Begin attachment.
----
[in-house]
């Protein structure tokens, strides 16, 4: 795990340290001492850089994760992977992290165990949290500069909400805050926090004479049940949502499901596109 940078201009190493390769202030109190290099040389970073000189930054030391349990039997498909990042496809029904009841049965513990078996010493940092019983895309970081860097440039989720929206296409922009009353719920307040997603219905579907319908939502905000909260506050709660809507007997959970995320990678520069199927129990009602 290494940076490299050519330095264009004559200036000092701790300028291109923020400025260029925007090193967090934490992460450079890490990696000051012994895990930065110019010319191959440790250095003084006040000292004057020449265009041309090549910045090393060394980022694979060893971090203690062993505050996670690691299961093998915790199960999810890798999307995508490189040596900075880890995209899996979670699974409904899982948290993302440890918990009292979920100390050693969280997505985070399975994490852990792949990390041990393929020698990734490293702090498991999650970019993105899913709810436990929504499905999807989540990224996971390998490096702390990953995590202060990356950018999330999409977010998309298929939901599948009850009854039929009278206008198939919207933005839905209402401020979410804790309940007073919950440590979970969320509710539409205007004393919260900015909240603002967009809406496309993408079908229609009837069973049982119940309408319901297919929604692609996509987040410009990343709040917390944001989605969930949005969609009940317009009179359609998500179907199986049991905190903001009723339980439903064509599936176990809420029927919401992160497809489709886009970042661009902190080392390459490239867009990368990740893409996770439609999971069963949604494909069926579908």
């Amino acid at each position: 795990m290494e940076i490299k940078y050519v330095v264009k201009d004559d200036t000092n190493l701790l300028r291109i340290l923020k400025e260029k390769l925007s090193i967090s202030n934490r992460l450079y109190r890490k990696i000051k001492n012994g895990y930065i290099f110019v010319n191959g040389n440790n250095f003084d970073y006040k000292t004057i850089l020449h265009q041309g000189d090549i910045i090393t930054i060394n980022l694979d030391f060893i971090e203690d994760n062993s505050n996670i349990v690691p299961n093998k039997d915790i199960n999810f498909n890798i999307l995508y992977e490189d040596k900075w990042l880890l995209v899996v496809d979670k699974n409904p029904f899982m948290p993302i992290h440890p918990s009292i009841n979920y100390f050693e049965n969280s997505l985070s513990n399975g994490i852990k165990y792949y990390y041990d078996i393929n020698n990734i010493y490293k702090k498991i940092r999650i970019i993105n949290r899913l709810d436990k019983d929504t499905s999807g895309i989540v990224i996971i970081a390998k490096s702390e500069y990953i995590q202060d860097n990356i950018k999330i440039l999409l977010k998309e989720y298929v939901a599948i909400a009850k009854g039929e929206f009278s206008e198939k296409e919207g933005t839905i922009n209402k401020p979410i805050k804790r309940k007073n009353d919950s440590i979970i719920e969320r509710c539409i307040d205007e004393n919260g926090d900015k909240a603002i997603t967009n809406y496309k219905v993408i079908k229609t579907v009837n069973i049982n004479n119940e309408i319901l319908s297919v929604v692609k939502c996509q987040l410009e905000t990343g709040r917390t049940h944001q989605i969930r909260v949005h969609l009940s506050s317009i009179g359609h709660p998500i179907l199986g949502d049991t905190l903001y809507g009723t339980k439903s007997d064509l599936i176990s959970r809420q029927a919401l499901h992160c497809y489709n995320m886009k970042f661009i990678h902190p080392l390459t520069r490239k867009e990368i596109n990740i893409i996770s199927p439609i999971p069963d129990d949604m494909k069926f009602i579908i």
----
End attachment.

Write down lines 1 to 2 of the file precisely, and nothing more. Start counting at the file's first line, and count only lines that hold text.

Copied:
[in-house]
């Protein structure tokens, strides 16, 4: 795990340290001492850089994760992977992290165990949290500069909400805050926090004479049940949502499901596109 940078201009190493390769202030109190290099040389970073000189930054030391349990039997498909990042496809029904009841049965513990078996010493940092019983895309970081860097440039989720929206296409922009009353719920307040997603219905579907319908939502905000909260506050709660809507007997959970995320990678520069199927129990009602 290494940076490299050519330095264009004559200036000092701790300028291109923020400025260029925007090193967090934490992460450079890490990696000051012994895990930065110019010319191959440790250095003084006040000292004057020449265009041309090549910045090393060394980022694979060893971090203690062993505050996670690691299961093998915790199960999810890798999307995508490189040596900075880890995209899996979670699974409904899982948290993302440890918990009292979920100390050693969280997505985070399975994490852990792949990390041990393929020698990734490293702090498991999650970019993105899913709810436990929504499905999807989540990224996971390998490096702390990953995590202060990356950018999330999409977010998309298929939901599948009850009854039929009278206008198939919207933005839905209402401020979410804790309940007073919950440590979970969320509710539409205007004393919260900015909240603002967009809406496309993408079908229609009837069973049982119940309408319901297919929604692609996509987040410009990343709040917390944001989605969930949005969609009940317009009179359609998500179907199986049991905190903001009723339980439903064509599936176990809420029927919401992160497809489709886009970042661009902190080392390459490239867009990368990740893409996770439609999971069963949604494909069926579908």